EU bureaucrats have got rules and regulations coming out of their Euro-ears designed to restrict freedom of expression in various ways, from laws against hate speech and Holocaust denial to measures to control what can be said online. Even the European Convention on Human Rights (ECHR) – supposedly the legal embodiment of the EU’s commitment to freedom of expression – really embodies the attitude of ‘free speech, but…’.

Glance down the list of purposes for which the ECHR, supposed stone tablet of European liberalism, concedes that freedom of expression can legitimately be restricted:

‘The exercise of these freedoms, since it carries with it duties and responsibilities, may be subject to such formalities, conditions, restrictions or penalties as are prescribed by law and are necessary in a democratic society, in the interests of national security, territorial integrity or public safety, for the prevention of disorder or crime, for the protection of health or morals, for the protection of the reputation or rights of others, for preventing the disclosure of information received in confidence, or for maintaining the authority and impartiality of the judiciary.’

It is enough to make you wonder what might escape such a broad net of ‘conditions, restrictions or penalties’. The ‘public safety’ and the ‘protection of health and morals’, for example, sound like the sort of catch-all excuses for restricting free speech beloved of dictators down the decades. It is the restriction of speech in the name of freedom. And it is ultimately up to the learned judges of the European courts, of course, to decide just how much liberty to allow us.

Many who are keen to rage against the ‘Orwellian’ nature of the Turkish state’s direct attack on Zaman and media freedom miss parallels with other aspects of state control described by George Orwell in Nineteen Eighty-Four. Such as, for example, the ‘memory holes’ in which inconvenient facts can simply be buried and burnt by Big Brother’s thoughtpolice – imagined by Orwell as part of a dystopian dictatorship, and now brought to life by the European Union’s ‘right to be forgotten’ law.

Those critics of ‘Orwellian’ authoritarianism also often miss his more subtle points about control of the media in democracies. They are comfortable condemning something like the Turkish state’s assault because it is overt repression, easy to take a stand against – especially at a safe distance from the tear gas.

In the UK and the EU, however, the more insidious threats to freedom of speech and of the press that we need to stand against come not from jackbooted state censorship, but from a creeping culture of conformism and You Can’t Say That. Here it is well worth recalling not just Nineteen Eighty-Four but Orwell’s essay ‘The Freedom of the Press’, written as a preface to Animal Farm in 1945 (though the publisher, with no sense of irony, refused to include it).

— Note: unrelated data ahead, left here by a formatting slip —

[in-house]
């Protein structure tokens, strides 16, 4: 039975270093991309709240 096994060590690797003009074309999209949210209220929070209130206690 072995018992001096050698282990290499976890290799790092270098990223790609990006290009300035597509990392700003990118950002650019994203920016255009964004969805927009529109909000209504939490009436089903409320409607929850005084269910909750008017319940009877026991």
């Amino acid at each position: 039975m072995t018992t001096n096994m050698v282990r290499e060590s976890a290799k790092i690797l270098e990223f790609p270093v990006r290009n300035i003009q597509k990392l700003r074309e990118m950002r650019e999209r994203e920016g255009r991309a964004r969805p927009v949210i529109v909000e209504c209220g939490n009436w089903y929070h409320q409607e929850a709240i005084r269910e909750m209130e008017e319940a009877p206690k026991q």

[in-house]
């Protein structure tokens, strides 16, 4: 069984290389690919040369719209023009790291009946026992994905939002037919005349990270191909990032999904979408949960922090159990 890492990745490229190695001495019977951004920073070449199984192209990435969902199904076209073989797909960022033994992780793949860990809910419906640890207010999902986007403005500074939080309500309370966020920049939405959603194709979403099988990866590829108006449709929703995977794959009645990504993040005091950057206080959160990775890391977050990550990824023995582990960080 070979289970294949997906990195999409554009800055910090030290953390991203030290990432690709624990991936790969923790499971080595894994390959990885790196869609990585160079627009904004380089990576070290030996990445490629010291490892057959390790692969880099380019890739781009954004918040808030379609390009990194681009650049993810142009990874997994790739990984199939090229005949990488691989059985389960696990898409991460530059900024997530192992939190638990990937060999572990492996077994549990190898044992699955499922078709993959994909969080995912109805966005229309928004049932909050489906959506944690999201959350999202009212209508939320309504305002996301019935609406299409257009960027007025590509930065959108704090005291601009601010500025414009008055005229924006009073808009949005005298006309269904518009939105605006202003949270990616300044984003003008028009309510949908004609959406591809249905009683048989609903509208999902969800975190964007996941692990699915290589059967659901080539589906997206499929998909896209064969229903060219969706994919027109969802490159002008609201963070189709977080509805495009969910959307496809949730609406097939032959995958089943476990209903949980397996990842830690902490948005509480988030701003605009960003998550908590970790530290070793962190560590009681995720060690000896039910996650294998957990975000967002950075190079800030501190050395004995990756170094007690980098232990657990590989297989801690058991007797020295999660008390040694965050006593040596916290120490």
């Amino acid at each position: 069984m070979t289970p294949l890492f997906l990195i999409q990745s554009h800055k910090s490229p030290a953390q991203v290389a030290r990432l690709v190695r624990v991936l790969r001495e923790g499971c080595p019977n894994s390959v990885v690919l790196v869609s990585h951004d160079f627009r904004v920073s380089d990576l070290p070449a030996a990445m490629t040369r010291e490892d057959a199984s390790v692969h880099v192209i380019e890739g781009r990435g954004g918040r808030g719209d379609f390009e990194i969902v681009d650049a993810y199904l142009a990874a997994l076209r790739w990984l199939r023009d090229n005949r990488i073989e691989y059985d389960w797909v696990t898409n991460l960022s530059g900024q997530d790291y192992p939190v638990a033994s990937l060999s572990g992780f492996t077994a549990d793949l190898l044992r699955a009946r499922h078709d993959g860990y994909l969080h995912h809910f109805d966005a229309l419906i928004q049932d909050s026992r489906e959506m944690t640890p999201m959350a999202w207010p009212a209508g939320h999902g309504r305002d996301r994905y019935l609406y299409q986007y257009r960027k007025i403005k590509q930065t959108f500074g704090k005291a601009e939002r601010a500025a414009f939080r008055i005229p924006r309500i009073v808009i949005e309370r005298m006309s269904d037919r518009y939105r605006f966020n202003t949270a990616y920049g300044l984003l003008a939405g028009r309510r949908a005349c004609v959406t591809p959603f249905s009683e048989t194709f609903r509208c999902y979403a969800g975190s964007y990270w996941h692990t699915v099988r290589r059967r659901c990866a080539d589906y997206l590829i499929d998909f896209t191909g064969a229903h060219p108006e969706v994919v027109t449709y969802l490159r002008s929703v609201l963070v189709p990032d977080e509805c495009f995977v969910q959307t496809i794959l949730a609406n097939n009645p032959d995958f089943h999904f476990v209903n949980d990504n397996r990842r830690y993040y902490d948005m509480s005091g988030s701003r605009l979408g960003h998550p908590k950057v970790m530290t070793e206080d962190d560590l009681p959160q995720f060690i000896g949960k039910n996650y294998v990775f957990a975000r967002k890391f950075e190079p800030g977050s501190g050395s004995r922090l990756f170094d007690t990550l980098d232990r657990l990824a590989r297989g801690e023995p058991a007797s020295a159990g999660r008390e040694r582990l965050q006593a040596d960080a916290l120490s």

Even during the Second World War, Orwell observed, state censorship in Britain had not been ‘particularly irksome’. There had been no need for it, since the press, publishers and cultural elite had generally censored themselves: ‘Unpopular ideas can be silenced, and inconvenient facts kept dark, without the need for any official ban… [T]hings which on their own merits would get the big headlines [have been] kept right out of the British press, not because the government intervened, but because of a general tacit agreement that “it wouldn’t do” to mention that particular fact.’ This system of ‘veiled censorship’ to impose ‘an orthodoxy’, Orwell noted, had been enforced not just by press barons but by all ‘right-thinking people’, including influential ‘renegade liberals’.

Ring any Euro-bells? Today, one of the things that the renegade liberals of the BBC and other media outlets consider it ‘wouldn’t do to mention’ or discuss is the possibility that the EU might now be a major barrier to free speech and democratic freedoms rather than a beacon of democracy in a dark world.

Opposing the Turkish state’s assault on press freedom should be a high priority. Trying to use it as an opportunity for some pro-EU PR over here is low Euro-trash talk.

Mick Hume is spiked’s editor-at-large. His book, Trigger Warning: Is the Fear of Being Offensive Killing Free Speech?, is published by Harper Collins. (Order this book from Amazon(USA) and Amazon(UK).)

To enquire about republishing spiked’s content, a right to reply or to request a correction, please contact the managing editor, Viv Regan.

Topics Free Speech